Hans Bader claims to have a law degree from Harvard. Nevertheless, Bader is attempting to conform medical science to scripture. The outlet for Bader’s rhetoric is L. Brent Bozell III‘s cnsnews.

Bozell, by the way, is on the board of the Catholic League which does not file required annual reports with the IRS. Sorry but it is one of those things that infuriates me. But I digress.

According to Mr. Bader: Transgender Treatment Is Medical Malpractice for Many Teens. Apparently his law degree provides medical erudition.

It is the usual religious nonsense disguised as secular concern for children.

Growing numbers of teenagers are being given puberty blockers after being deemed transgender. Those puberty blockers can lead to fragile bones, hip fractures, and other harms caused by early-onset osteoporosis. Teens are not being informed about this potential harm by most doctors and clinics that profit from performing transgender treatments. That is classic medical malpractice, in my view, and the view of other lawyers who also have practiced law for decades.

“Other lawyers” are anonymous validators. Earlier today I wrote about the Endocrine Society and the Pediatric Endocrine Society. The two organizations have issued a position statement regarding the treatment of gender-diverse youth. In doing so the experts regarding puberty blockers have established clinical practice guidelines.

What really bothers me about Bader’s BS is the notion that interventions are somehow gratuitous and the patients are not fully informed. Presumably, Mr. Bader has not spoken with clinicians who actually treat pediatric gender dysphoria. Nor has he reached out to the parents of gender-diverse youth.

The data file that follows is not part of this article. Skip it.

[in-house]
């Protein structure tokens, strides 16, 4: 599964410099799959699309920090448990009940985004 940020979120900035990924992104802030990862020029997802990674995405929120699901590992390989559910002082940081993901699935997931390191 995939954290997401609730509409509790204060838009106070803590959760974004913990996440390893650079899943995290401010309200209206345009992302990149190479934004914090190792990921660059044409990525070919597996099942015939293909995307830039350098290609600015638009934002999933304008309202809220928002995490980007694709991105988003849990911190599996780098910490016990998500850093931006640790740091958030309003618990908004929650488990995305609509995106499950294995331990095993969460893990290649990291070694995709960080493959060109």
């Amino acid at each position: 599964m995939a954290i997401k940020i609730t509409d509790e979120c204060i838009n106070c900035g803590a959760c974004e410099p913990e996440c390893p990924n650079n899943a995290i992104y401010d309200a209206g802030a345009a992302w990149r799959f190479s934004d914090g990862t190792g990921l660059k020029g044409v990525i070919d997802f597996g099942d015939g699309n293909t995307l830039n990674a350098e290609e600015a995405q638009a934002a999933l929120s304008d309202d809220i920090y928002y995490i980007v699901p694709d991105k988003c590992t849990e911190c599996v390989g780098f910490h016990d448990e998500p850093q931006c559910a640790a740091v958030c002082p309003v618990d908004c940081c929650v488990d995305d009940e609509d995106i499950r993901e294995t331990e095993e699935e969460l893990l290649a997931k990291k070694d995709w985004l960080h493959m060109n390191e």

Typically a kid and his or her parents first see a behavioral health professional for a diagnosis. Then a second opinion. Then they receive a referral to an endocrinologist. Aside from legal responsibilities which require the informed consent of a minor’s parents, Mr. Bader is reckless in claiming that children and adolescents are not fully informed.

Nothing could be further from the truth than claiming an absence of informed consent. The youth and parents are fully informed in order to make sure that they report adverse events. Aside from that, these are caring clinicians. Everyone I have spoken with has demonstrated great concern for the wellbeing of these kids who are especially vulnerable.

Yes, there are potential side effects from using puberty blockers which Bader is greatly exaggerating. It is the equivalent of telling someone not to take aspirin for a headache because you could get bleeding ulcers.

One of the most common forms of puberty blockers is SUPPRELIN LA which is an implant that provides puberty suppression for one year. The manufacturer has established patient counseling guidelines. The notion that these are not followed is absurd.

Doctors have a general adversity to being sued because it not only damages their reputation but it increases the cost of malpractice insurance. Informed consent is essential. I doubt that Mr. Bader can provide evidence to parents and children who have received puberty blockers without proper guidance.

Non-expert “experts:”

As Michael K. Laidlaw, MD, notes, “‘treatment’ with puberty blockers is leading these adolescents to a much higher risk of early osteoporosis and fractures.” Normally, bone density increases a lot during adolescence — but not for teens on puberty blockers, which prevent this essential process at a key time in life. As Will Malone, MD notes, “humans acquire more than half the bone density they will ever have during their teen years. This is the most critical time for long term bone/skeletal health.”

Dr. Laidlaw is not board certified. Dr. Laidlaw does not treat transgender people. Dr. Laidlaw is best known as a Defender of the Faith™.

William J. Malone is board certified and practices in Idaho. He is also a religious crackpot who does not treat transgender people. His expertise is in diabetes and metabolism and he is at odds with his own professional organization.

Both doctors subscribe to the religious theory that there is no such thing as a transgender person.

More importantly, what both doctors fail to do is to compare benefits to risks. Perhaps they are unable to do so because they do not treat gender dysphoria. 

Aside from the Endocrine Society and the Pediatric Endocrine Society, the American Academy of Pediatrics’ established clinical practice guidelines are based on the gender affirming care model.